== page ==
"There was a time when people thought animals were the equivalent of machines and humans were different because they had a soul. It would be hard to find a person in that category any more. We now realize that animals are much more complicated than that. They are much more like us than less like us," he says.

The controversy over the use of animals in research is evident at the University of Lethbridge, where tacked on the door of one lab is a poster of animal-research protesters with a caption reading, "Thanks to animal research, they'll be able to protest 20.8 years longer."

The poster, by the Washington-based Foundation for Biomedical Research, which advocates the humane use of animals in research, has suggested that animal research has extended the average human life expectancy by 20.8 years.

However, the use of rats -- indeed all animals -- in labs by universities and industry is shrinking, both because of tough regulatory regimes, which increase the cost of care, as well as advances in computer modelling.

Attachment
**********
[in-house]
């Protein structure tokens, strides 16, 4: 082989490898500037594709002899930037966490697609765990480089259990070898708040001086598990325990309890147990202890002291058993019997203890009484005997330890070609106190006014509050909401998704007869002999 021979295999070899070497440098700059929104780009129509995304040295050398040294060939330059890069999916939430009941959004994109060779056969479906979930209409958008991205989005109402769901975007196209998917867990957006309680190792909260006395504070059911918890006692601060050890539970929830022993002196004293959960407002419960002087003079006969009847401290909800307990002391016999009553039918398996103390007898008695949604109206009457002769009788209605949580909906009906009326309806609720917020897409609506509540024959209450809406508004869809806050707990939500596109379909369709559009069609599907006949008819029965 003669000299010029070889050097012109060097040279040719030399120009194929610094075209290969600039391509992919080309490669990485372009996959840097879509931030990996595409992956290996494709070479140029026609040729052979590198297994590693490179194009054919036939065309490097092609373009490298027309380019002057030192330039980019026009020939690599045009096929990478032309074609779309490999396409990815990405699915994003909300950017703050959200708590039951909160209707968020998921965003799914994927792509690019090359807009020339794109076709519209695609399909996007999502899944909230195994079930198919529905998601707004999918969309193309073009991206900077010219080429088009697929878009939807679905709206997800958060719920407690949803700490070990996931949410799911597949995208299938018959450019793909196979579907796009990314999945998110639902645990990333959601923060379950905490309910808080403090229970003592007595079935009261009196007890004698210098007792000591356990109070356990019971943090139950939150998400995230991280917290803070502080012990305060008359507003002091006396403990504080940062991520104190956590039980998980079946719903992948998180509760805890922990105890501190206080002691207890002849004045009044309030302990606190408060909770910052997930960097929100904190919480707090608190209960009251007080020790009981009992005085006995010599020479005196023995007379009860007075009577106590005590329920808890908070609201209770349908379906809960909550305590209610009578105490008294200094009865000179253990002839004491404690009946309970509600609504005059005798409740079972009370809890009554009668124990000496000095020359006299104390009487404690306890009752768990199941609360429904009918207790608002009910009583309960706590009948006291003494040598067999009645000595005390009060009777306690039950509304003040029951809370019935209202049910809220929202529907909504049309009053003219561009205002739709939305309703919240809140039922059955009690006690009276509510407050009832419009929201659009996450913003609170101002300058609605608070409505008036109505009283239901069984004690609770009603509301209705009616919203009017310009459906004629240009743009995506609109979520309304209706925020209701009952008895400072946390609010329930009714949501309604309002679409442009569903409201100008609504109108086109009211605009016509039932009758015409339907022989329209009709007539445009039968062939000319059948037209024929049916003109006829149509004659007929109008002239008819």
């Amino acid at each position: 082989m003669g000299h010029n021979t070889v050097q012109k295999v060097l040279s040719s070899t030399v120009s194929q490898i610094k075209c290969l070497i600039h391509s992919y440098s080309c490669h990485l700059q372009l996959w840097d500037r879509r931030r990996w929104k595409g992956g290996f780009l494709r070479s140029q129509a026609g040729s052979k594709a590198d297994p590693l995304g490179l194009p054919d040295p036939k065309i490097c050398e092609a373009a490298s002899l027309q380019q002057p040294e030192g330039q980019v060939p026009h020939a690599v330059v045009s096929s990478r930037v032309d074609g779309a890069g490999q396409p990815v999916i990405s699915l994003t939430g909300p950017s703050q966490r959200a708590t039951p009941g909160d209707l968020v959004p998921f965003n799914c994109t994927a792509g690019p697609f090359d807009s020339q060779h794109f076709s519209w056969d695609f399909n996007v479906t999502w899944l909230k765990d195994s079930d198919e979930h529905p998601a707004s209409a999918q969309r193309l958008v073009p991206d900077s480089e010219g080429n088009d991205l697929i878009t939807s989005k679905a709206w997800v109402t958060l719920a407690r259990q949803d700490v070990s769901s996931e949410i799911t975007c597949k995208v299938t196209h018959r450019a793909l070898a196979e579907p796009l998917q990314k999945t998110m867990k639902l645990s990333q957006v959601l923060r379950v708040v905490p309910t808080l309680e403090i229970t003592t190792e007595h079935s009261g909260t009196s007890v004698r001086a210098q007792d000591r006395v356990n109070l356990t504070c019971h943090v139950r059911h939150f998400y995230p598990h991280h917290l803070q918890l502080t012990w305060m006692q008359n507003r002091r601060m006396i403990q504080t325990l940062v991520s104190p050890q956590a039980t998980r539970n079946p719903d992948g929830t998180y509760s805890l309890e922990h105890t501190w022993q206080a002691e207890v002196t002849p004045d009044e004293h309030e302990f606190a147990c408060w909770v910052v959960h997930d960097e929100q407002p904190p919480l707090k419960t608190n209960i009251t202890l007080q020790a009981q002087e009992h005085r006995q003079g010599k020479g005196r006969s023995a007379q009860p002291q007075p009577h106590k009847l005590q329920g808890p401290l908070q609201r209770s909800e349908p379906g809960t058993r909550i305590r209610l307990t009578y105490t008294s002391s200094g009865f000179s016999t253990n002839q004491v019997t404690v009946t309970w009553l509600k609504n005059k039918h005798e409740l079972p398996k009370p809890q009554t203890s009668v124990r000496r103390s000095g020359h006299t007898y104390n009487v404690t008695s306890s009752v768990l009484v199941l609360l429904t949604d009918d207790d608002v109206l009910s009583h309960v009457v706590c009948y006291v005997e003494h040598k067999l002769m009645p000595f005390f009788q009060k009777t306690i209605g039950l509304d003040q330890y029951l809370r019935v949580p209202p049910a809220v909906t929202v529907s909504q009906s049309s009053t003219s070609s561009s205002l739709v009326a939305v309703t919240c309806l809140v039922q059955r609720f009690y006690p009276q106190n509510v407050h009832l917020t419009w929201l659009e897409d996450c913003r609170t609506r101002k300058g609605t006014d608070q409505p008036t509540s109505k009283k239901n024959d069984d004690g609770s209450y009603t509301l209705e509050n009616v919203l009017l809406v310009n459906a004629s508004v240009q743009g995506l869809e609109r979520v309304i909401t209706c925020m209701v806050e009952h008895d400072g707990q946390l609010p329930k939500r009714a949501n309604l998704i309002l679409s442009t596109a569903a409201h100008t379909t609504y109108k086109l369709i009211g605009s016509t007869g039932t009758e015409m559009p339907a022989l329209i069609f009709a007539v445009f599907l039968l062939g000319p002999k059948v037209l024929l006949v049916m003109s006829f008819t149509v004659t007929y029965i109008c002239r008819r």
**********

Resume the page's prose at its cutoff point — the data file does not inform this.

According to the Canadian Council on Animal Care, 289,542 rats were used for scientific purposes in 2001 compared with 594,678 in 1975.

But scientists say there is no way to eliminate them or other animals completely from research.

Prof. Whishaw looks over a cartoon in a recent issue of The New Yorker that includes two caged lab rats talking to one another. One rat says, "What if these guys in white coats who bring us food are, like, studying us and we're part of some kind of big experiment?"

Prof. Whishaw smiles. The cartoonist is on to something. It's funny because it's true.